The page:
is there a meal in Japan where tsukemono
(pickles) are not served. The simplest and most basic
meal is nothing more than a bowl of rice and umeboshi
(pickled plum), but tsukemono are also served at the
most sophisticated and complex feasts. Japanese pickles
are not at all like the pickles found in Western cooking.
Tsukemono are prepared in a number of ways with many
different types of foods being pickled, fruit, vegetables,
eggs, seeds, even fish!
varieties of tsukemono are endless, with literally thousands
of types to choose from and hundreds of techniques for
making them! Popular pickled vegetables include Chinese
cabbage, daikon radish, carrots, bamboo, turnips, gobo
(burdock root), ginger, Japanese cucumbers, and Japanese
offer color, texture and aroma to a meal, the earliest
known tsukemono were called konomono or "fragrant things".
Vegetable tsukemono are crisp and always fresh, with small
amounts of several varieties usually served in individual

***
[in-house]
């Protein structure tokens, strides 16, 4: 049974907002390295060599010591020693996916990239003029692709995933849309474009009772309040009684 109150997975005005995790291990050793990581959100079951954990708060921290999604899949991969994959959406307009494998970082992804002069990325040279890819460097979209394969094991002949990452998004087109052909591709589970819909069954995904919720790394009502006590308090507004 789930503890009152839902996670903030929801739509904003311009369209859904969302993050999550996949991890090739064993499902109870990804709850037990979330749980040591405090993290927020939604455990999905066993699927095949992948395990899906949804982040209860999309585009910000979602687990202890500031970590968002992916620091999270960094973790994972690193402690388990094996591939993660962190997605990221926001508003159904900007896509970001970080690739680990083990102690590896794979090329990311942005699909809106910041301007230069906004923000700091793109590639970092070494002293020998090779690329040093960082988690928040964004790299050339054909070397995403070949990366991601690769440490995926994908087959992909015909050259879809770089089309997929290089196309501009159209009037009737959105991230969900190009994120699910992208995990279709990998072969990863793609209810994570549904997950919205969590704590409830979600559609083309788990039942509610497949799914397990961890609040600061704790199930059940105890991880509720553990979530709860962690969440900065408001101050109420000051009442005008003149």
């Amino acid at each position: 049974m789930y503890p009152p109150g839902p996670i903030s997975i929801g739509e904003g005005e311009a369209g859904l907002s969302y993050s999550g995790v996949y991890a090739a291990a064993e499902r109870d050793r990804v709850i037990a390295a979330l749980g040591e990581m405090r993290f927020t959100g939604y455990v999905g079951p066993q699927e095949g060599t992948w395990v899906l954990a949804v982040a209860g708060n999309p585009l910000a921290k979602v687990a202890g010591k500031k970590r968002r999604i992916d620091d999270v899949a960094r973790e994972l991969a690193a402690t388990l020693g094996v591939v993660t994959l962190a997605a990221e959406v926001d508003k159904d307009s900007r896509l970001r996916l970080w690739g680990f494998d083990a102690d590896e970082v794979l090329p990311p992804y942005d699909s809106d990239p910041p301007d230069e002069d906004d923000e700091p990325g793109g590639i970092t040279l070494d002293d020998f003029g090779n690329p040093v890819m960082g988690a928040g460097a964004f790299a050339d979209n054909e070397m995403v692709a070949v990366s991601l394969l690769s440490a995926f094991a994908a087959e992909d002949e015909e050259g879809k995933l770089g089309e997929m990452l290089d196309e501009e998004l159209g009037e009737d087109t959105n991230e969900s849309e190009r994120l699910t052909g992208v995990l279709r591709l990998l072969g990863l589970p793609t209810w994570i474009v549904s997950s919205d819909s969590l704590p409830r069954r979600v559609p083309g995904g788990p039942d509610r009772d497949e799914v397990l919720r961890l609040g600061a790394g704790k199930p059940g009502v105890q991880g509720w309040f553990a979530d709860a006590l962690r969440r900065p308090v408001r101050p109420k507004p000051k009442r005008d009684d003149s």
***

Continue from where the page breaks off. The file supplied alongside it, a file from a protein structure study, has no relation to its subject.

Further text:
petite dishes. All types of tsukemono are available commercially
but many people make pickles at home because it's so inexpensive
and easy. Here are recipes for just some of the pickles
I have enjoyed making in my own kitchen.
method used to make shio-zuke
(salt pickles) is an easy one. Pressure is placed upon
vegetables that are salted, causing them to release their
liquids. The resulting brine
then pickles the vegetables.
foods were salted and placed in tubs that were then covered
by lids weighed down with large stones. Today, many modern
Japanese kitchens use a plastic pickle press.
TRY PICKLING THESE!
3 kyuri (Japanese cucumbers), unpeeled and cut into 1/2
three teaspoons of salt.
or perhaps you'd prefer...
3 nasu (Japanese eggplants), unpeeled
and cut into 1/2 inch rounds,
three teaspoons of salt.
the cucumber or eggplant slices into the pickle press (or
jar) and add one teaspoon of salt, mix well by stirring
with your hands. Add the second teaspoon of salt and mix
again. Add the final tablespoon of salt and mix well. Clamp
on the top of the pickle press and screw down the lid until
it pushes down tightly on the top layer of vegetables to
be pickled. Leave under pressure overnight or for at least
10 hours. Remove the pickles from the press and place in